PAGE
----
Analysts have questioned whether the “The Cambodia Democracy Act of 2019” bill would be passed by the US Senate and finally signed off by the president after its approval by the lower chamber, the House of Representatives, on Monday.
Introduced by Republican Representative for Florida Ted Yoho, the bill aims to block the US assets of “each senior official of the government, military or security forces of Cambodia who has directly and substantially undermined democracy in Cambodia”.
It also plans visa sanctions restricting the entry of those targeted into the country.
Bradley J Murg, Assistant Professor of Political Science and Asian Studies at Seattle Pacific University, questioned whether the bill would be able to reach the US president.
“I think the bigger question is: Will it actually pass? Recall that similar legislation was passed in the House and then died in the Senate a while back,” he said via email on Wednesday.
The US Congress was currently going into recess for the summer, he reminded. This meant the bill was not going to move quickly.
He said it still had to go through the relevant Senate committee, and there was no guarantee it would either be taken up or voted on in that committee, let alone by the entire Senate.
“Then, assuming the Senate passes a different version of the bill, it must go through a conference committee and then be voted on again by both the House and Senate. And then, finally, does it go to the president, who could, of course, veto it,” he said.
Sok Touch, the president of the Royal Academy of Cambodia, said he did not expect the bill to be passed easily. He said the move would come in the run-up to presidential elections.
“I think with the election getting closer, US politicians will be campaigning for support. I don’t believe it will be eventually adopted. Even [President Trump’s] wall with Mexico could not be built after failing to get Senate approval,” he said.
He also questioned whether the Cambodian officials to be possibly targeted by the sanctions had assets in the US to be blocked.
On Tuesday, the Ministry of Foreign Affairs and International Cooperation released a statement expressing its regret that the House of Representatives had passed the bill.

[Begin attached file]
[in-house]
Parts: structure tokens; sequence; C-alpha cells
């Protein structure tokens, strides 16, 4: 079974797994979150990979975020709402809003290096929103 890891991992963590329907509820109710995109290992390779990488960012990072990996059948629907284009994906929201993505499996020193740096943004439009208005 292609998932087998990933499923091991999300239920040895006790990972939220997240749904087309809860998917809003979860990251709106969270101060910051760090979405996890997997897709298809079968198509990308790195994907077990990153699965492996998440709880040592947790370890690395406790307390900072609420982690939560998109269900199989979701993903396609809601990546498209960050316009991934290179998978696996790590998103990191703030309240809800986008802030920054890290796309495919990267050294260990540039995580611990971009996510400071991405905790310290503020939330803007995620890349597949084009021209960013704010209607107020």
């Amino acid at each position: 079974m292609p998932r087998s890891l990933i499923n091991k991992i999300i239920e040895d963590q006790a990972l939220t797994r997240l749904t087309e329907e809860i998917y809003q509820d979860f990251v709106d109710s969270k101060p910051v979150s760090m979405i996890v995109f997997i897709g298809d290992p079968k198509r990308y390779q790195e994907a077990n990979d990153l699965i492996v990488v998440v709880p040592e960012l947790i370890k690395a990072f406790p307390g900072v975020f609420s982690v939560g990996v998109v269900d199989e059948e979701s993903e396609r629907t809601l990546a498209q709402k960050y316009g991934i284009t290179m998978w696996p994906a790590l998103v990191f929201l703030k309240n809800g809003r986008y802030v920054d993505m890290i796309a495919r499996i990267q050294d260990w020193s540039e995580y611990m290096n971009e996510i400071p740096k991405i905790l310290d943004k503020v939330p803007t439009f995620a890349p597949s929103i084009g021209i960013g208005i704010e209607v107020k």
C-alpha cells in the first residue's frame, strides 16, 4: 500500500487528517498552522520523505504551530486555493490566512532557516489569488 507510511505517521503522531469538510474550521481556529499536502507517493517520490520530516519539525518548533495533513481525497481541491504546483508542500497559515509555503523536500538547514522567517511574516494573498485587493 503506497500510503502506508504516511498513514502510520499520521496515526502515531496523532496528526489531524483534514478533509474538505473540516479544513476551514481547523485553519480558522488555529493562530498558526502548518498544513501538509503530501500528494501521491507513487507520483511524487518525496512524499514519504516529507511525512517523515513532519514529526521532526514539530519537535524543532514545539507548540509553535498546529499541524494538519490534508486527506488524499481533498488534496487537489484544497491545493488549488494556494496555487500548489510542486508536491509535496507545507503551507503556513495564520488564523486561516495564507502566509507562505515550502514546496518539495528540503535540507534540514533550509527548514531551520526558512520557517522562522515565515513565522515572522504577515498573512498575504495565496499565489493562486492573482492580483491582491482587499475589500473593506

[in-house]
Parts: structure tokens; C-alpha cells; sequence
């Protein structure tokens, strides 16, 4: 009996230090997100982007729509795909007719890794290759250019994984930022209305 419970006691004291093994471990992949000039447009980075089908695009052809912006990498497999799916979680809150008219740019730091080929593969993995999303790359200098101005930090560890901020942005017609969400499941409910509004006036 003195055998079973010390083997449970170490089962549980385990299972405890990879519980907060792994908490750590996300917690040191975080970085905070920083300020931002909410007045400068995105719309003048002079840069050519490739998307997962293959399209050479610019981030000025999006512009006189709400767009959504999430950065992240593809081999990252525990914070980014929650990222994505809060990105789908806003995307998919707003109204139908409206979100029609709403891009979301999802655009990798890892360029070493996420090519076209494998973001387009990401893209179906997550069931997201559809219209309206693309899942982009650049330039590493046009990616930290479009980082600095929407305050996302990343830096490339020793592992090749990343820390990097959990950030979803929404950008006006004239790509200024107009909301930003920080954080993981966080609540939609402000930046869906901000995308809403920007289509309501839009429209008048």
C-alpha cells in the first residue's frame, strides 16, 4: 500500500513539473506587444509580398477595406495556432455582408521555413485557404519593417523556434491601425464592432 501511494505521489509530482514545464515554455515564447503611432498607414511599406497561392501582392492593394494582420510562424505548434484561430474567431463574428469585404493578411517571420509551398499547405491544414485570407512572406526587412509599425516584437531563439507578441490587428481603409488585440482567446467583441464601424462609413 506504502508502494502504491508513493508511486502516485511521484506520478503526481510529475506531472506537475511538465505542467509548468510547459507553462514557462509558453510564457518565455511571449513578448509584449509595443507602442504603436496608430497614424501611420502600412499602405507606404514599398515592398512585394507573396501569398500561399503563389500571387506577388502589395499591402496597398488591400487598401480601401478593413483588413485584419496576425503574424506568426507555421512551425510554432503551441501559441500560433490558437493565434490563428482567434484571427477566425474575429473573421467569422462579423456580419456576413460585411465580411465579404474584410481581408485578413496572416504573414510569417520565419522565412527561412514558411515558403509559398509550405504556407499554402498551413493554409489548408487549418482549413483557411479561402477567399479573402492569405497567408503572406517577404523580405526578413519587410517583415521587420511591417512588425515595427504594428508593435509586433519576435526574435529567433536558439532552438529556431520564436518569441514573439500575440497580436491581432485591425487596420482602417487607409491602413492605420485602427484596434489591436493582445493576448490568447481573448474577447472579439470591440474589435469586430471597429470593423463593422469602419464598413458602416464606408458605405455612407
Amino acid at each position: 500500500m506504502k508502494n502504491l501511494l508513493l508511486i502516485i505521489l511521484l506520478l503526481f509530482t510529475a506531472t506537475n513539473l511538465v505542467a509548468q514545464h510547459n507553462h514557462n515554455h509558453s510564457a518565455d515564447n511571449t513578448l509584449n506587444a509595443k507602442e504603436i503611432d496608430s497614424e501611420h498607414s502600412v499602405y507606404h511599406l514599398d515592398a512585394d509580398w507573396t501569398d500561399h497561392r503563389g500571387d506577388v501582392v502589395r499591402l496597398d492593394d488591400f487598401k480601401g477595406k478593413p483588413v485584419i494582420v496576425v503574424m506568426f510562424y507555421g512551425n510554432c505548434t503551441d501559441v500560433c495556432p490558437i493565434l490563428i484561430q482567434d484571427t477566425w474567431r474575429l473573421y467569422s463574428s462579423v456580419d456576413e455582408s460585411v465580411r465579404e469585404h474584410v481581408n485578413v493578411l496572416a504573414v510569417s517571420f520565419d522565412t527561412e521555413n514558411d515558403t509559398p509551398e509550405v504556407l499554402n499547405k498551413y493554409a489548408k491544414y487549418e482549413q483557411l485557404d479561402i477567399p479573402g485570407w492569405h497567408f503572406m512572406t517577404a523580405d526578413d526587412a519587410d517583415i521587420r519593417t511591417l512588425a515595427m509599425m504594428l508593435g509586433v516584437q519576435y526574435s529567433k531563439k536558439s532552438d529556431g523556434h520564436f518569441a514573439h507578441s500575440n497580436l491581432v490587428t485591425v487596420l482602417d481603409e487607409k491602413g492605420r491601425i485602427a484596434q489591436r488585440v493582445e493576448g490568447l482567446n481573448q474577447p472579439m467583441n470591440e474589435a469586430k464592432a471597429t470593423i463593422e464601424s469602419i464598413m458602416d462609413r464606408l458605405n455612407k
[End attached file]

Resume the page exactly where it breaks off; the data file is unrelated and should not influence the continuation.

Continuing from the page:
It said the accusations stated in it were either baseless or out of date.
Responding to the statement in the bill that Prime Hun Sen was the longest-serving leader in Southeast Asia, the Ministry of Foreign Affairs said it was neither against democratic principle nor a crime for a prime minister to be re-elected.
The ministry said it considered the move as running counter to the ongoing efforts of the two countries to improve their relationship on the basis of shared interests and mutual respect.
“Despite unwarranted pressure and unilateral sanctions from the one side, the Cambodian government has embraced a positive, good faith approach to continuing cooperation with the US on wide-ranging fronts,” the Ministry of Foreign Affairs said.
It said the two countries were cooperating on the “gold standard” MIA/POW repatriation programme humanitarian mission, the reactivation of military dialogue, the support for Peace Corps volunteers and the active joint fight against “non-traditional security challenges”, which include terrorism and human and drug trafficking.
Murg said the legislation would have severely negative implications for the future of US-Cambodian relations, potentially leading to a permanent rupture, were it to finally pass.
“The question of US-Cambodian relations has been increasingly viewed in many policy circles in Washington, DC, entirely through the lens of US-China relations."
“The bill derives its core support from those in Washington who see Cambodia as a ‘Chinese colony’. So it would die in the Senate if Cambodia could demonstrate its independence from China,” he said.